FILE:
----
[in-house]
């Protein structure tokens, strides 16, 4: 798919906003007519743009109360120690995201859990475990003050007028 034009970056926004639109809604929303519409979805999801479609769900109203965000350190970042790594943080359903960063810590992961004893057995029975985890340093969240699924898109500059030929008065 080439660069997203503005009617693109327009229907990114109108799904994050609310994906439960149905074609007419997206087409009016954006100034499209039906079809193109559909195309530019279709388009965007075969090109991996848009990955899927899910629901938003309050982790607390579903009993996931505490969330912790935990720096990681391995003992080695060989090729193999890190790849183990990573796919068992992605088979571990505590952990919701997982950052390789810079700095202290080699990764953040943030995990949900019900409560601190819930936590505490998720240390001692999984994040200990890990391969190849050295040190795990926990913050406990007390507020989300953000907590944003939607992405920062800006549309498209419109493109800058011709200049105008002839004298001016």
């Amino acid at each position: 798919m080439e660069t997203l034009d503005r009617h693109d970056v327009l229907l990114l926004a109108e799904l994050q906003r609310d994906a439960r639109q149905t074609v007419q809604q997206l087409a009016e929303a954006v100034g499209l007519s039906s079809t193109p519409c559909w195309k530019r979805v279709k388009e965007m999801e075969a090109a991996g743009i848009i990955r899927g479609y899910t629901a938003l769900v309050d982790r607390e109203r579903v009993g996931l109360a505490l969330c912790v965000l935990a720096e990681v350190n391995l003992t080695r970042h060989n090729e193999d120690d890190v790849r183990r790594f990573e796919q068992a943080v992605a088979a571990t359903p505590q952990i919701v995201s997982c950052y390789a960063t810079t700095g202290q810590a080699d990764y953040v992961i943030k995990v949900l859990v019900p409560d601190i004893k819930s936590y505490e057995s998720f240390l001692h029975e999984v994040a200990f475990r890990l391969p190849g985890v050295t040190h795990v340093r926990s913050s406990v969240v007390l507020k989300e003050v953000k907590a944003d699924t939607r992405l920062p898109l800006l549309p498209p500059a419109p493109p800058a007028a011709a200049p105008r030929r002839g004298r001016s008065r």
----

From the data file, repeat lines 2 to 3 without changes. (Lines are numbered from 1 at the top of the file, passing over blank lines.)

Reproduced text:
């Protein structure tokens, strides 16, 4: 798919906003007519743009109360120690995201859990475990003050007028 034009970056926004639109809604929303519409979805999801479609769900109203965000350190970042790594943080359903960063810590992961004893057995029975985890340093969240699924898109500059030929008065 080439660069997203503005009617693109327009229907990114109108799904994050609310994906439960149905074609007419997206087409009016954006100034499209039906079809193109559909195309530019279709388009965007075969090109991996848009990955899927899910629901938003309050982790607390579903009993996931505490969330912790935990720096990681391995003992080695060989090729193999890190790849183990990573796919068992992605088979571990505590952990919701997982950052390789810079700095202290080699990764953040943030995990949900019900409560601190819930936590505490998720240390001692999984994040200990890990391969190849050295040190795990926990913050406990007390507020989300953000907590944003939607992405920062800006549309498209419109493109800058011709200049105008002839004298001016």
């Amino acid at each position: 798919m080439e660069t997203l034009d503005r009617h693109d970056v327009l229907l990114l926004a109108e799904l994050q906003r609310d994906a439960r639109q149905t074609v007419q809604q997206l087409a009016e929303a954006v100034g499209l007519s039906s079809t193109p519409c559909w195309k530019r979805v279709k388009e965007m999801e075969a090109a991996g743009i848009i990955r899927g479609y899910t629901a938003l769900v309050d982790r607390e109203r579903v009993g996931l109360a505490l969330c912790v965000l935990a720096e990681v350190n391995l003992t080695r970042h060989n090729e193999d120690d890190v790849r183990r790594f990573e796919q068992a943080v992605a088979a571990t359903p505590q952990i919701v995201s997982c950052y390789a960063t810079t700095g202290q810590a080699d990764y953040v992961i943030k995990v949900l859990v019900p409560d601190i004893k819930s936590y505490e057995s998720f240390l001692h029975e999984v994040a200990f475990r890990l391969p190849g985890v050295t040190h795990v340093r926990s913050s406990v969240v007390l507020k989300e003050v953000k907590a944003d699924t939607r992405l920062p898109l800006l549309p498209p500059a419109p493109p800058a007028a011709a200049p105008r030929r002839g004298r001016s008065r």